President Trump is making an issue of saying “Merry Christmas” instead of “Happy Holidays.”
So here’s the thing: when I was an adolescent, I too made an issue of saying “Merry Christmas” and that begs a comparison to President Trump’s petulant soapbox (i.e. is he playing a political angle or just acting immaturely?).
As a matured intellectual and as a matured Christian, I have to look at my words as an expression of my heart and not as a statement of my identity. And here’s the thing: this isn’t only a Christmas season. Jews celebrate Hanukkah (Chanukah), many African-Americans celebrate Kwanzaa, and every few decades there will be a stretch of years when Ramadan coincides with Christmas (various Muslim sects may additionally observe other events in December and January apart from Ramadan).
Martin Luther King, Jr. famously stated that “injustice anywhere is a threat to justice everywhere.” The rest of his oration is less known but he continued saying, “We are caught in an inescapable network of mutuality, tied in a single garment of destiny. Whatever affects one directly, affects all indirectly.” I believe this holds true for basic human respect and dignity.
Respect is not just being polite; it is communicating to others that we value and honor their existence. This should be a duty made all the more sacred for Christians given the words of John the Apostle: “Whoever does not love does not know God, because God is love” (1 John 4:8 NIV). The word Christian itself means “follower of Christ” and Christ honored and respected everyone regardless of religious difference. One need only reflect on his regular interaction with Samaritans and his various parables about Samaritans (most notably of all, the parable of the Good Samaritan). You see, Samaritans were not only treated as outsiders in the Jewish land, but were despised by Jews on the basis of lineage and doctrine. Christ also sought out and deeply appreciated interaction with Gentiles and non-observant Jews (tax collectors, day laborers, prostitutes, etc).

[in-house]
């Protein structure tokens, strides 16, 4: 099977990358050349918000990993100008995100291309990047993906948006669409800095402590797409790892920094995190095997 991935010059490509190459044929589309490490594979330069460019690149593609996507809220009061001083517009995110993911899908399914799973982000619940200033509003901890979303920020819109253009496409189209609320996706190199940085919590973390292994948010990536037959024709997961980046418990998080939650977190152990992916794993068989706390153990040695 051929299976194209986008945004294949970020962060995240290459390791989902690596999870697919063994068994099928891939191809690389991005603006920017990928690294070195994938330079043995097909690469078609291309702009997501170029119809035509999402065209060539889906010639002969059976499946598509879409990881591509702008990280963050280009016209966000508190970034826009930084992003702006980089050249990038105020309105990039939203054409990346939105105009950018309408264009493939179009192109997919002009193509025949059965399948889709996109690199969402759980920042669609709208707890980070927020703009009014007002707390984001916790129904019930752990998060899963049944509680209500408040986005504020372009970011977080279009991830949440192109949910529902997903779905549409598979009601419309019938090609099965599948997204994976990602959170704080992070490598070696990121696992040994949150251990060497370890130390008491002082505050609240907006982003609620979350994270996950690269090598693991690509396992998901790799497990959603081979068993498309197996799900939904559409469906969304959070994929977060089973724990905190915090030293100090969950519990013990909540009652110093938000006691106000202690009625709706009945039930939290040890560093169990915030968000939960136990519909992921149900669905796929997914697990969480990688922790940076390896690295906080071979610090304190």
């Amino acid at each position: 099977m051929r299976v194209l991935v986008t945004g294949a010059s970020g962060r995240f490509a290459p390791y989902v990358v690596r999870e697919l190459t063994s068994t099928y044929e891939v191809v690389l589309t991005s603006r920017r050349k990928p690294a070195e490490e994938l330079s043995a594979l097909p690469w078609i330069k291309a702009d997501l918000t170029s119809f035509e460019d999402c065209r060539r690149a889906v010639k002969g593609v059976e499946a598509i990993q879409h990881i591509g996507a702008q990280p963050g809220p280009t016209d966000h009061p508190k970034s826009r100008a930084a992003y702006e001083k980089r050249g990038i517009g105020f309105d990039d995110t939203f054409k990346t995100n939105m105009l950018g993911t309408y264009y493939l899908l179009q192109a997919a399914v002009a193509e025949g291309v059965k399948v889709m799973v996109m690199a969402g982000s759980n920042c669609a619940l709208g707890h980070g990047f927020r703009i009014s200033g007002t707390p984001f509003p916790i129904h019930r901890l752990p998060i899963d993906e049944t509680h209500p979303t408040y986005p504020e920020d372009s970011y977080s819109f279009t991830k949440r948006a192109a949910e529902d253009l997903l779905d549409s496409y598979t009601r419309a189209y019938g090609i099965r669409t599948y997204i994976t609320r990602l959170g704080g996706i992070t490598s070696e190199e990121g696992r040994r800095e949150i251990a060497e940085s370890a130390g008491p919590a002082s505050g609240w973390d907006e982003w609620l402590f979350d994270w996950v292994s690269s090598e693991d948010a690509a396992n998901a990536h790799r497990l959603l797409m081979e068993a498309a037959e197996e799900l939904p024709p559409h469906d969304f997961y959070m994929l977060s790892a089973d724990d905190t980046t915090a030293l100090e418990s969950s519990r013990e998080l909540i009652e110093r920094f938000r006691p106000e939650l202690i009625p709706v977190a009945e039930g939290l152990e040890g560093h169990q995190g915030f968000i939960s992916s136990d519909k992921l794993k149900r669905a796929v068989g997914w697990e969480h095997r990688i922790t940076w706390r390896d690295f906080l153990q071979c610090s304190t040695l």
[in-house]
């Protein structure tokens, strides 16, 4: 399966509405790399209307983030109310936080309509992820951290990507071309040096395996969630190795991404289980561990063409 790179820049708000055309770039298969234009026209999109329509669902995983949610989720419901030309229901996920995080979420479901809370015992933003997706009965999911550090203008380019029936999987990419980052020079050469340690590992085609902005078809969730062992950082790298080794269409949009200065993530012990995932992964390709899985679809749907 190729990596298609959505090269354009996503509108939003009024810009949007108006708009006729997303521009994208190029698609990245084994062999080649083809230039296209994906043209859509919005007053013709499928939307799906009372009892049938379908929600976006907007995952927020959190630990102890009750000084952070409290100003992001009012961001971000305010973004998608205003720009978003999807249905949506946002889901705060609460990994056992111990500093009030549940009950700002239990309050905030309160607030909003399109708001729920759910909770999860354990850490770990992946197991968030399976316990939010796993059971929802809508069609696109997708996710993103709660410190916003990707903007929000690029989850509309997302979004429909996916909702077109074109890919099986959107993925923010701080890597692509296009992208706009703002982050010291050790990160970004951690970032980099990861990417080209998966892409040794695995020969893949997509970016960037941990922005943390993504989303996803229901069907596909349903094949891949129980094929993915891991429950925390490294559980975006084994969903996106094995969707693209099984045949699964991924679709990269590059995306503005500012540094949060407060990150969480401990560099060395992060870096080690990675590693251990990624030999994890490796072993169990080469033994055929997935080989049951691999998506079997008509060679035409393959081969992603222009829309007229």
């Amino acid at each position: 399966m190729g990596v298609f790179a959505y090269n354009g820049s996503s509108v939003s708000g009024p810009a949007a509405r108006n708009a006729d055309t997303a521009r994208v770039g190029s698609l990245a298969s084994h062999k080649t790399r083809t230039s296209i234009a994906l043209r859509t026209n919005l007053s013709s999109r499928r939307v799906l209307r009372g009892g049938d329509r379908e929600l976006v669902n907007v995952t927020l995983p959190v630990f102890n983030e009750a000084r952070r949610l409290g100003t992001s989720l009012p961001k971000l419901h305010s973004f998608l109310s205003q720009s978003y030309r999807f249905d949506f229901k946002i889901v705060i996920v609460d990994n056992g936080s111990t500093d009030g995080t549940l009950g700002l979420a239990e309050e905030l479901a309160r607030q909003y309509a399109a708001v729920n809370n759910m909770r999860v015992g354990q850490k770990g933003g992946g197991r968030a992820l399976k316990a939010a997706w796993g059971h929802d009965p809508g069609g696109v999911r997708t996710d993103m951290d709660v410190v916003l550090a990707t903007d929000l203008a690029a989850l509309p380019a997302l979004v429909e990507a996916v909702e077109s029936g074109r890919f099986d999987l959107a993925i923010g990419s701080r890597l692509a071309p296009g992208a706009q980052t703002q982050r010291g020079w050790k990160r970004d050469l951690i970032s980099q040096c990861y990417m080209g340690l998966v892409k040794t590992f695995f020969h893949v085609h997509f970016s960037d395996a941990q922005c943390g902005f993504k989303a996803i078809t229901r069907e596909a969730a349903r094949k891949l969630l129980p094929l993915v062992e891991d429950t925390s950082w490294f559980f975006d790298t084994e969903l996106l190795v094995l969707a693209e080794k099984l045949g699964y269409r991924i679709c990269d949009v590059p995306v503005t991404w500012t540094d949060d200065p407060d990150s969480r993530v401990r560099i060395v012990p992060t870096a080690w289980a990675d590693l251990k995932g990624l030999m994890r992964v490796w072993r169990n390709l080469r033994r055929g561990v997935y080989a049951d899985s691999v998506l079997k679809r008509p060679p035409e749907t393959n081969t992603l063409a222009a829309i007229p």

The irony is that when we treat others with perfect respect and dignity, it makes us approachable. And of course, why would anyone want to fellowship with us as Christians if we go out of our way to create religious barriers and proudly announce disdain for other faiths? Paul the Apostle even said that, given his enlightened understanding that it was acceptable to eat all foods, was equally enlightened to say that if eating those foods offends his brother or sister, that he would never eat those foods (“if meat make my brother to offend, I will eat no flesh while the world standeth, lest I make my brother to offend” 1 Cor 8:13 KJV). In this context, just because we have the First Amendment right to express ourselves however we like, our faith-speech ought to reflect kindness and consideration, not egocentrism and hostility. Shouldn’t we forsake this small right so as not to offend our fellow humans?